Last year, in late-July, Sasha Reid went to her desk in her apartment just outside Toronto. Her cat, Giz, hopped onto her lap. It was late, and the sun had already gone down. She booted up her champagne-colored MacBook Air and began searching through recent police reports from Canada, looking for people who had been reported missing for more than 72 hours, which is when most law enforcement agencies open cases.
Reid, a 30-year-old criminologist and developmental psychologist who’s finishing her PhD at the University of Toronto, has been collecting information on missing persons for more than two years. She’s amassed an in-depth database of thousands of them — drawing from official Search and Rescue (SAR) reports, the Native Women’s Association of Canada (NWAC) database, collecting tips from crime-beat journalists as well as from friends and family of those missing — in order to obtain the age, ethnicity, demographic, and geographical information of victims. For some of this data collection, she’s delegated research responsibilities to 13 volunteer undergraduates at the University of Toronto. Often, she cross-references this database with another database that she’s been working on for closer to four years — her “serial killer” database — which includes up to 600 variables on the behavioral and psychological development of every known serial killer since the fifteenth century, making it the most complete database on the developmental traits of serial killers in existence.
That night in July, while updating her missing persons database, Reid came across a curious pattern. Looking at Ontario police records, she found and entered data on Skandaraj “Skanda” Navaratnam, a thin 40-year-old refugee from Sri Lanka with black hair and sunken brown eyes, who had disappeared in September 2010, and had been last seen leaving a nightclub in Toronto’s gay district. Later in the evening, Reid found and logged Majeed “Hamid” Kayhan, a 58-year-old man who’d come to Toronto from Afghanistan and had also disappeared years earlier, in October 2012, also in Toronto’s gay district. When, later in the evening, she came across Abdulbasir Faizi, a 42-year-old, also from Afghanistan, who had disappeared in December 2010 in Toronto, Reid became particularly suspicious. All were middle-aged men, probably gay, and from a similar geographic area with a similar physical appearance — all had either beards or goatees and brown or black hair. And yet, while they’d been missing for between five and seven years, the police neither had much information on them nor had they linked them together.
“After I saw three — three was enough for me,” Reid recalls. Immediately, she suspected a serial killer. “Having spent years just looking at patterns and studying serial killers, obviously, you come to realize that with clusters like this, more often than not, it’s something worth looking into.” She began a search through her serial killer database. “Okay, who’s targeting gay men?” she remembers asking herself. “There aren’t a whole lot.” More than just finding out who was targeting gay men though, she wanted to know who was targeting marginalized communities.
It was now pitch black outside, but Reid continued to work. While most of the current literature in the specialist criminology niche of serial killers is focused on identifying a serial killer’s static traits, like ethnicity or IQ, or biomarkers, like physical illnesses or disorders, Reid is primarily interested in behavioral and psychological development: Who suffered a childhood trauma, a divorce, or abuse? Who acted out violently? With sexual deviance? To what end? Whose childhood bedroom had lead paint on the walls? Who had a brain injury? What kind? Asthma? Did it make it harder for them to play sports and therefore to make friends? How did they treat the family cat?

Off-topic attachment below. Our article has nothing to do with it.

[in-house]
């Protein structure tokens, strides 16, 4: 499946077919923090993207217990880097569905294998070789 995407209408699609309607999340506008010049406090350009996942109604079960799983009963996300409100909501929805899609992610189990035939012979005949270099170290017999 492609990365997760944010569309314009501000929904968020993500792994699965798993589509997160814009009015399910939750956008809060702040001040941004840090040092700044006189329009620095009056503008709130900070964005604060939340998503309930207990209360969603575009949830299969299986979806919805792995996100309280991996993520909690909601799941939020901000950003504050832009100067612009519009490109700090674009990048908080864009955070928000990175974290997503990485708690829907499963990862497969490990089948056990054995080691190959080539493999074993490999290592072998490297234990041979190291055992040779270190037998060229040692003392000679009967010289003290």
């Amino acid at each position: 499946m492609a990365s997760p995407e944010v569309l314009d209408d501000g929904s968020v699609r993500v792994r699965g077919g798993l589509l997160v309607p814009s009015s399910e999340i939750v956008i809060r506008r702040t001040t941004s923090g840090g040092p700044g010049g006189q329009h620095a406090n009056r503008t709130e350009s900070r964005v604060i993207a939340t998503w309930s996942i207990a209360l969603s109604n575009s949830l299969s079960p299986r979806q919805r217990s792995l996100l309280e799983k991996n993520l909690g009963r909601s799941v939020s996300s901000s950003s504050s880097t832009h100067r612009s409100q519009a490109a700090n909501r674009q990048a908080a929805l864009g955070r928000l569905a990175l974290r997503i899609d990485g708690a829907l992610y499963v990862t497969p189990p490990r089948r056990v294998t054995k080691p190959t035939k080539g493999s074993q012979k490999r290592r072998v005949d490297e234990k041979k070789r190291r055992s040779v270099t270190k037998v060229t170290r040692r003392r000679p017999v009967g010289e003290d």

Tracking their development, Reid says, is an essential tool for identifying serial killers. Future serial killers, she claims, tend to already be having intensely violent and sexual thoughts by the age of eight. By the age of twelve, they’re often a legitimate risk to themselves and to others. People, of course, change, and paths can shift. “Human development doesn’t just go along this one line,” she says. “Every single millimeter there’s a different route to go down.”
“For the very first time in my life, I moved away from this idea of monsters as imaginary… Monsters are people… That was an extraordinary thing to me.”
In the case of the missing men in Toronto, Reid realized that their similarities in circumstance of disappearance, in sexual orientation, in ethnicity, and physical appearance, pointed toward a serial killer who had a specific psychological animus.
She looked through her serial killer database, positing that the killer would probably be male (about 85 percent of apprehended serial killers are), but she also figured that he would be involved in the gay community (although perhaps not openly gay) given that the victims were gay. She assumed he would probably live in Toronto and would be familiar with the city’s Gay Village, as that’s where the disappearances occurred. She supposed he would have a blue-collar job, likely one with the tools and likely one that provided him access to the skill sets needed for effectively dismembering and a place to hide bodies. And, crucially, she believed the killer would have the developmental profile of someone who would feel compelled to kill middle-aged gay men of color.
Never before had she called the police based on a finding in her databases. But this was different.
“At that point,” she says. “I called the police.”